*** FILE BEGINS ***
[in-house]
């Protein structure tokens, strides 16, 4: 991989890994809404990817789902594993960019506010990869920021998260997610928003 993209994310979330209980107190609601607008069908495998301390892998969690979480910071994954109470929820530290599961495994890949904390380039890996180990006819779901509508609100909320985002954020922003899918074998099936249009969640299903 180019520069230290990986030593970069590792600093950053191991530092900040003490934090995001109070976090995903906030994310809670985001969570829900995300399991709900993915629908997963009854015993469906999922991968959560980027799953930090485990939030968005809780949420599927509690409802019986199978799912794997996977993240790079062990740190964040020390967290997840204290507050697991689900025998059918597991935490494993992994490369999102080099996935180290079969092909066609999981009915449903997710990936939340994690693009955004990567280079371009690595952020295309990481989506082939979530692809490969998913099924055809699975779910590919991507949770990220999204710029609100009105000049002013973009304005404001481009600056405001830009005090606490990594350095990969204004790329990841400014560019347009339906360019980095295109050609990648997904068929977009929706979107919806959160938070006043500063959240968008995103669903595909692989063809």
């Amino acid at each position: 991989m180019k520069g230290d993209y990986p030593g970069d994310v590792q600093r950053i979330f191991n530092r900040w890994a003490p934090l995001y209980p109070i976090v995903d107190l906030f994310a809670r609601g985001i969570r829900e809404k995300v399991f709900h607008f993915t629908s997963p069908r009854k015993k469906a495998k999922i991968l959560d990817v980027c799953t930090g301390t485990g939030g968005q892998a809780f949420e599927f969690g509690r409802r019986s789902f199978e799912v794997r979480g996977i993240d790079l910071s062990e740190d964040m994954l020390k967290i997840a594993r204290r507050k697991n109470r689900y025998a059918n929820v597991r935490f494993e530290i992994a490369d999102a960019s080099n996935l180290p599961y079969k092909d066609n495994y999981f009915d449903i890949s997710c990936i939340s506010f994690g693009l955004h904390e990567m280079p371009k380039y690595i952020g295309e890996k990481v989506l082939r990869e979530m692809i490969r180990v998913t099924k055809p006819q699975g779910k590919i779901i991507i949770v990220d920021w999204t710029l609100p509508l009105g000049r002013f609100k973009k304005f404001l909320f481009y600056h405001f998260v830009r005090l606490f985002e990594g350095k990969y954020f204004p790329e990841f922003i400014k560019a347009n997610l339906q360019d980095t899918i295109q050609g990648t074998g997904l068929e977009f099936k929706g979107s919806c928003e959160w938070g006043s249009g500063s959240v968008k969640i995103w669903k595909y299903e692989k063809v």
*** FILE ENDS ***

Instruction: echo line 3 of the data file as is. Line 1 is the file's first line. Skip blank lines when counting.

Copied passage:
């Amino acid at each position: 991989m180019k520069g230290d993209y990986p030593g970069d994310v590792q600093r950053i979330f191991n530092r900040w890994a003490p934090l995001y209980p109070i976090v995903d107190l906030f994310a809670r609601g985001i969570r829900e809404k995300v399991f709900h607008f993915t629908s997963p069908r009854k015993k469906a495998k999922i991968l959560d990817v980027c799953t930090g301390t485990g939030g968005q892998a809780f949420e599927f969690g509690r409802r019986s789902f199978e799912v794997r979480g996977i993240d790079l910071s062990e740190d964040m994954l020390k967290i997840a594993r204290r507050k697991n109470r689900y025998a059918n929820v597991r935490f494993e530290i992994a490369d999102a960019s080099n996935l180290p599961y079969k092909d066609n495994y999981f009915d449903i890949s997710c990936i939340s506010f994690g693009l955004h904390e990567m280079p371009k380039y690595i952020g295309e890996k990481v989506l082939r990869e979530m692809i490969r180990v998913t099924k055809p006819q699975g779910k590919i779901i991507i949770v990220d920021w999204t710029l609100p509508l009105g000049r002013f609100k973009k304005f404001l909320f481009y600056h405001f998260v830009r005090l606490f985002e990594g350095k990969y954020f204004p790329e990841f922003i400014k560019a347009n997610l339906q360019d980095t899918i295109q050609g990648t074998g997904l068929e977009f099936k929706g979107s919806c928003e959160w938070g006043s249009g500063s959240v968008k969640i995103w669903k595909y299903e692989k063809v």